Research and direct outreach are your friend. But you may have an even better friend in someone you already know.

You might know someone who knows the host of the podcast that’s perfect for you. You might have a client who has worked with the expert you want to interview for your blog. You might know a consultant, executive, or industry insider who can introduce you to the person who can answer your questions.

Whatever it is you want or need, it might be as close as a phone call, email, or social media post.

The people in your warm market are a resource for you and they should be the first place you turn when you need something. Much better than contacting strangers, which I’m guessing isn’t one of your favorite things to do.

The people you know can provide information, introductions, and referrals. And because they know you, and presumably trust and like you, it shouldn’t be difficult to get their help.

If they can’t help, they might know someone who can.

No matter what’s on your current “want” list, ask yourself, “Who’s in my network who might be able to help?”

Who do I know? Who do they know?

One more thing.

You may not need anything right now, but now would be a good time to connect with people in your network and ask what they need. Information? Introductions? Recommendations? A second opinion?

Let them know you’re available if and when they need help.

It gives you a great excuse to reconnect with your network and paves the way for a future time when you might need something from them.

Email marketing for attorneys

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It doesn’t get any niche-ier than this

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“F-F-F space, J-J-J space” — I can still hear the sound of my high school typing teacher called out the cadence for us as we learned the home row keys on our manual Remington machines.

I used typewriters for many years, in school and beyond, but I can’t say I enjoyed it. Too much fussing with the paper and ribbon, keys getting stuck and, oh, those damn corrections.

But some people like typing on typewriters, even today. I just saw a few minutes of a video by a guy who is clearly a typewriter nerd. He types on them, he collects them and fixes them, and he talks about them on his channel with folks who share his passion.

Suppose there was a lawyer who belonged to that group, or who regularly networked with the people in it? What if the group had meetings and invited speakers and the lawyer was a regular? What if the group had their own publication and the lawyer wrote for it?

Most of the people in that group would know the name of that lawyer.

When someone in the group needs a lawyer, do you think they would talk to him? If someone has a friend who needs a lawyer, do you think they would tell that friend about their typewriter-loving lawyer buddy?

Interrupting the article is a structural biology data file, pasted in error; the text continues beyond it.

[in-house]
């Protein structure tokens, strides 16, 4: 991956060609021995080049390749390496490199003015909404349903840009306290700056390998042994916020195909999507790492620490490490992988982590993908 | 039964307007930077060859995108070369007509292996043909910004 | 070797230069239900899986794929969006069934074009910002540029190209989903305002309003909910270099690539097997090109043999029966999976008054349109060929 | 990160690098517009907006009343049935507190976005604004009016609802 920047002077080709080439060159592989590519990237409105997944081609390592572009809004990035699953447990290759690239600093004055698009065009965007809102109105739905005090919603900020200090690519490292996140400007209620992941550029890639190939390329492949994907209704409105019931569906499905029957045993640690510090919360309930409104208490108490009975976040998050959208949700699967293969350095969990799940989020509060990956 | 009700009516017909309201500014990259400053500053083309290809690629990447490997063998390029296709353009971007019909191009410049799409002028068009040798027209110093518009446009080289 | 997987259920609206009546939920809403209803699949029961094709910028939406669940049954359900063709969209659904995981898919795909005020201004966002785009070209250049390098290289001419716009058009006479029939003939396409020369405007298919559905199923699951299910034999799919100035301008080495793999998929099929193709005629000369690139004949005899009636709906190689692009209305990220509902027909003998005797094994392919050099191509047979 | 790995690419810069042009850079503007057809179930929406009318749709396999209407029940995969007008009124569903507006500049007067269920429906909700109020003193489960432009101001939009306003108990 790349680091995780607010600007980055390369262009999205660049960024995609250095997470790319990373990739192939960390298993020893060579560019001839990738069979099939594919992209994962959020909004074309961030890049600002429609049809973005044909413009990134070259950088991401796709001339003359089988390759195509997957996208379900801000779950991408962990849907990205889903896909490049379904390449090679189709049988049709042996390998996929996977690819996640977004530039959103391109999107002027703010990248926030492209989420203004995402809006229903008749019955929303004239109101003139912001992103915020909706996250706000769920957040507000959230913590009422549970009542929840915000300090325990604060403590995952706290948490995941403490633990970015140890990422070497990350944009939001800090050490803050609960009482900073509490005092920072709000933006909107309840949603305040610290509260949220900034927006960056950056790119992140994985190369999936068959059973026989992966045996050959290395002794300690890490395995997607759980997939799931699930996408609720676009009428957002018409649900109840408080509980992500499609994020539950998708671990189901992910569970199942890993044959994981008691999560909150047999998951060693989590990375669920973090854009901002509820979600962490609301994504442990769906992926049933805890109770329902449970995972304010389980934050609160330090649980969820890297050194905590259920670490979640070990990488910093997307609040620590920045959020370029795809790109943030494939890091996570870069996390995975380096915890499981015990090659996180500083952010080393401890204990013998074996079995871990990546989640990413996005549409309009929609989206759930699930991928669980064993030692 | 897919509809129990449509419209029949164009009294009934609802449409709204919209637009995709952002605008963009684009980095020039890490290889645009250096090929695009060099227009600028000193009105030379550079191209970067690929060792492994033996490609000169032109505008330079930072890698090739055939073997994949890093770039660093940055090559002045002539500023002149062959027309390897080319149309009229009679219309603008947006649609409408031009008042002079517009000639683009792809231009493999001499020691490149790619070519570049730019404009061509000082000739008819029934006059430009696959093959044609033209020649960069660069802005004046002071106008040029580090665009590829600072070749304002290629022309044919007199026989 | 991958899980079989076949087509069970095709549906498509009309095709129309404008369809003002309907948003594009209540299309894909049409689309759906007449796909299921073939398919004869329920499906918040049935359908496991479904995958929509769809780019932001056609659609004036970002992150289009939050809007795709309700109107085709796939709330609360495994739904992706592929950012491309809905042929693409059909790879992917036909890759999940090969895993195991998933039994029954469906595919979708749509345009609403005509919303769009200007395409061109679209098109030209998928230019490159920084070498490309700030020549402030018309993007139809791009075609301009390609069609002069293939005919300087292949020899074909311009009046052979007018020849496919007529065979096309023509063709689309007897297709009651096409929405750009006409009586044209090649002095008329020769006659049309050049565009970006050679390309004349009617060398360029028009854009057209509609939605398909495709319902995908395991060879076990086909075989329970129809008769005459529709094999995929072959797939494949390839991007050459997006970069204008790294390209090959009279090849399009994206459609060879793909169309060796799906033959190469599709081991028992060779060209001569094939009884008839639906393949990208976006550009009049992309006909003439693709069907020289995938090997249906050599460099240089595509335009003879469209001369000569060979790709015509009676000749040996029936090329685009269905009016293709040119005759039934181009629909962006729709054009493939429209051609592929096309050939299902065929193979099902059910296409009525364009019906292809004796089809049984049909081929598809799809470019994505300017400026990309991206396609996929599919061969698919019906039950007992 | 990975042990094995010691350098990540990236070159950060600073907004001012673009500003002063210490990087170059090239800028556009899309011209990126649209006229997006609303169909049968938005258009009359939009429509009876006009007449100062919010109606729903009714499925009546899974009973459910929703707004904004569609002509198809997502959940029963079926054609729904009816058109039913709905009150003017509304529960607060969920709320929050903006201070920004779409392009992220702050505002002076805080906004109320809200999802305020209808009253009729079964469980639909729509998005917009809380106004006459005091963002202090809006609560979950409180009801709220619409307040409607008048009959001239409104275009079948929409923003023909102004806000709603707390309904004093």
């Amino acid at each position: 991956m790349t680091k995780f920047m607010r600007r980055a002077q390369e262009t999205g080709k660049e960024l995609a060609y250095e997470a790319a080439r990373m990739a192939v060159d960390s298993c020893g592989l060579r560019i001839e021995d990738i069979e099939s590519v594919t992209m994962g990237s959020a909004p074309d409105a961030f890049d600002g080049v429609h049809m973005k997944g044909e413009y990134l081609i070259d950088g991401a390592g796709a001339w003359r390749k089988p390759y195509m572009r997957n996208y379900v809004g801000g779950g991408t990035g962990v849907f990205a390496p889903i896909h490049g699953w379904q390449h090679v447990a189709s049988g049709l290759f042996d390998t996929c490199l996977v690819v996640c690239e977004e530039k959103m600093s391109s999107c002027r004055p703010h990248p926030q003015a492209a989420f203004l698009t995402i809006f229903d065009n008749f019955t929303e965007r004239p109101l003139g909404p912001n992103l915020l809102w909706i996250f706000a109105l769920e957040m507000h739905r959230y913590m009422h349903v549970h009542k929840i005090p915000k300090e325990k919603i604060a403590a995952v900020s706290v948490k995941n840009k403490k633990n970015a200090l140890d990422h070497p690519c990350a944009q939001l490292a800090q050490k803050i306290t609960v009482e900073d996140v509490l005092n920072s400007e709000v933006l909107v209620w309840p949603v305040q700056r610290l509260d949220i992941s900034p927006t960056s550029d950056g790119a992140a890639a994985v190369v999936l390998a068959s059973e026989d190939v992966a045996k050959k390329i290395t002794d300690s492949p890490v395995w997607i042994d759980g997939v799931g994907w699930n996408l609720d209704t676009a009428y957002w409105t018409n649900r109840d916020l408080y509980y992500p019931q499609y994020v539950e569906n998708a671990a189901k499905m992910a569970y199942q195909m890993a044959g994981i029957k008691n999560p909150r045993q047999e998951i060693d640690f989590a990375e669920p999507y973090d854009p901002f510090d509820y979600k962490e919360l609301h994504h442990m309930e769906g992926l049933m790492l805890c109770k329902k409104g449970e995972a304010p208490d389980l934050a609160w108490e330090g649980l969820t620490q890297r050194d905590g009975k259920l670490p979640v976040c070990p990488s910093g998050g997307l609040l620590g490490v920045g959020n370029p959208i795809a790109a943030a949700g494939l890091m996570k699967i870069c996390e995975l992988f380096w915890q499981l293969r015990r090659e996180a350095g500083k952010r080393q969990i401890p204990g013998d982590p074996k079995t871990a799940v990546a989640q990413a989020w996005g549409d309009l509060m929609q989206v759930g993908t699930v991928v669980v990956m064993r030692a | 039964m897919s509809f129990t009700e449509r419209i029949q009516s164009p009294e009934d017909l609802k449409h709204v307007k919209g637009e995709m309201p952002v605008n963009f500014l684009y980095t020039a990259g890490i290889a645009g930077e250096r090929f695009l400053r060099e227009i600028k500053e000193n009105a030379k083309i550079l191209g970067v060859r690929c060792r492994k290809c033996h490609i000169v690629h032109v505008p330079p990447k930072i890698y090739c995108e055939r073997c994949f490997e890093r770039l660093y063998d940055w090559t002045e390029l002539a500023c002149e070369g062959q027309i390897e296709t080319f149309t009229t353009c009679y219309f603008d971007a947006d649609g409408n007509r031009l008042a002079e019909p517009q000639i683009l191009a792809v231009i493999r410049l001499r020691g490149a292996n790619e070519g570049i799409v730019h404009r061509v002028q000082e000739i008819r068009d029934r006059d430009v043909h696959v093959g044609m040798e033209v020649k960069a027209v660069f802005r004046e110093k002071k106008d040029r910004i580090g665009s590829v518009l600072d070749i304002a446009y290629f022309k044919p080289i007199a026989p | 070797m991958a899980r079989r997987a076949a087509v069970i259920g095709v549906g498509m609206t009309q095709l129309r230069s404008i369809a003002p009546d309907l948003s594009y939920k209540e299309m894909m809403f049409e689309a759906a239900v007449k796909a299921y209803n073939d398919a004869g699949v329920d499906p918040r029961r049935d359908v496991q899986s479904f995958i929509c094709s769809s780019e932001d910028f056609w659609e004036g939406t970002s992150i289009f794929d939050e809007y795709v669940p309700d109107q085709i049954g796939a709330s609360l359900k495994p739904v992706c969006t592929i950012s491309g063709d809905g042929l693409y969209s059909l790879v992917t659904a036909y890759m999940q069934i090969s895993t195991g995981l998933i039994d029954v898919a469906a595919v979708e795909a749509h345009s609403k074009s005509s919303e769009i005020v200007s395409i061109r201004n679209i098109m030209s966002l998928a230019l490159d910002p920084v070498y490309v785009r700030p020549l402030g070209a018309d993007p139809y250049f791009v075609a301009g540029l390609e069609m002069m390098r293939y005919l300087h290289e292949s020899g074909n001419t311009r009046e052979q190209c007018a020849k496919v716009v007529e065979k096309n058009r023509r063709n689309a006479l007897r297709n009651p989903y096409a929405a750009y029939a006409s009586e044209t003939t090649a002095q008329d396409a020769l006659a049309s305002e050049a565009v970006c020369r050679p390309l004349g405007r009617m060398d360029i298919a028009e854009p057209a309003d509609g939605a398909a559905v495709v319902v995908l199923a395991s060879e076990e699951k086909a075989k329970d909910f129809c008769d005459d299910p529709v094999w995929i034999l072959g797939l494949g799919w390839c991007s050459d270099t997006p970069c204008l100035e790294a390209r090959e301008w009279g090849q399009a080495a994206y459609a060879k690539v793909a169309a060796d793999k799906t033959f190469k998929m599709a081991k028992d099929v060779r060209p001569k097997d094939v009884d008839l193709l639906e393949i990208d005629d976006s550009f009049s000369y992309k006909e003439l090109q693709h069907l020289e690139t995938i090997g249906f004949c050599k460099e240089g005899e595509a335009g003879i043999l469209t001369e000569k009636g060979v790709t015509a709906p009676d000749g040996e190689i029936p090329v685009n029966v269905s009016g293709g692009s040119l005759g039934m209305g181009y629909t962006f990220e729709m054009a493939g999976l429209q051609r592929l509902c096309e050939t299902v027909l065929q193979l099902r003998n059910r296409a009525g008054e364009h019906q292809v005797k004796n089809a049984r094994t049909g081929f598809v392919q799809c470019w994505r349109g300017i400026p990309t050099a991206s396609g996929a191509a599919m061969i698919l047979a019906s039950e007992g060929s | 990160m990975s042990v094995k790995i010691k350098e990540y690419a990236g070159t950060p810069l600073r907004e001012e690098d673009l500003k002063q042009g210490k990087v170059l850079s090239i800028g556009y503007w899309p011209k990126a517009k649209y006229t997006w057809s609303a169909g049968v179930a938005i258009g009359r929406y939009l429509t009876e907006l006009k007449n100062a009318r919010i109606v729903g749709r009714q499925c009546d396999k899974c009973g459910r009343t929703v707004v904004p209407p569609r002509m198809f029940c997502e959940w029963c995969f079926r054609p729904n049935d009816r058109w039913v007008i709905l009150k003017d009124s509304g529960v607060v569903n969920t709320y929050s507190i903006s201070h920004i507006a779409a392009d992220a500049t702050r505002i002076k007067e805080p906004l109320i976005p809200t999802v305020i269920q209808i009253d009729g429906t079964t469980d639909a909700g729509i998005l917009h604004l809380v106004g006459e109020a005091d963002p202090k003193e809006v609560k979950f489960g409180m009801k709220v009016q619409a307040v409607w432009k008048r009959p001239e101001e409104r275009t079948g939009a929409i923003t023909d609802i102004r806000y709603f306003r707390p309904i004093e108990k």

Yes and yes.

That lawyer could be the “go to” lawyer in that group. He would probably own that niche and get the lion’s share of the legal work in it.

Word of mouth is strong in a niche market, and there is less competition. Which makes it easier to stand out. Which is one reason niche marketing is so powerful.

Ideally, you want to find a niche that’s small, but not too small. You want to be the big fish in a small pond, not a whale in a one-gallon fishbowl.

Some would say that the typewriter-loving niche is too small, too niche-y to be worth a lawyer’s time.

But here’s the thing about niche markets: passion trumps size.

Everyone in a niche also belongs to other niches. When you are well-known by the members of one niche, you potentially have access to everyone else they know in other niches.

Typewriter-man may be the retired CEO of a big company in your target market, and have a list of contacts as long as your arm. If he knows, likes, and trusts you, because you connected via your shared interest, you may be in like Flynn.

How to choose the right niche for you

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How to start a conversation with a brick wall

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You meet someone new, at a networking function or casually, in person or online. You don’t know what to say to kick things off or to keep the conversation going after the initial hello.

What do you say?

You don’t. You ask questions and let them do most of the talking.

Some folks need a little prompting and asking questions usually does the job.

If you’re at an event, you could ask how they like the program or the last speaker, or if they recommend the chicken or the fish. You could ask something about the schedule. But while these questions may break the ice, they won’t get you very far.

If you want to know something about the other person (and you do), if you want to establish rapport and make a good impression, you should FORM them.

FORM stands for:

  • Family
  • Occupation
  • Recreation
  • Motivation

These are the areas to ask about.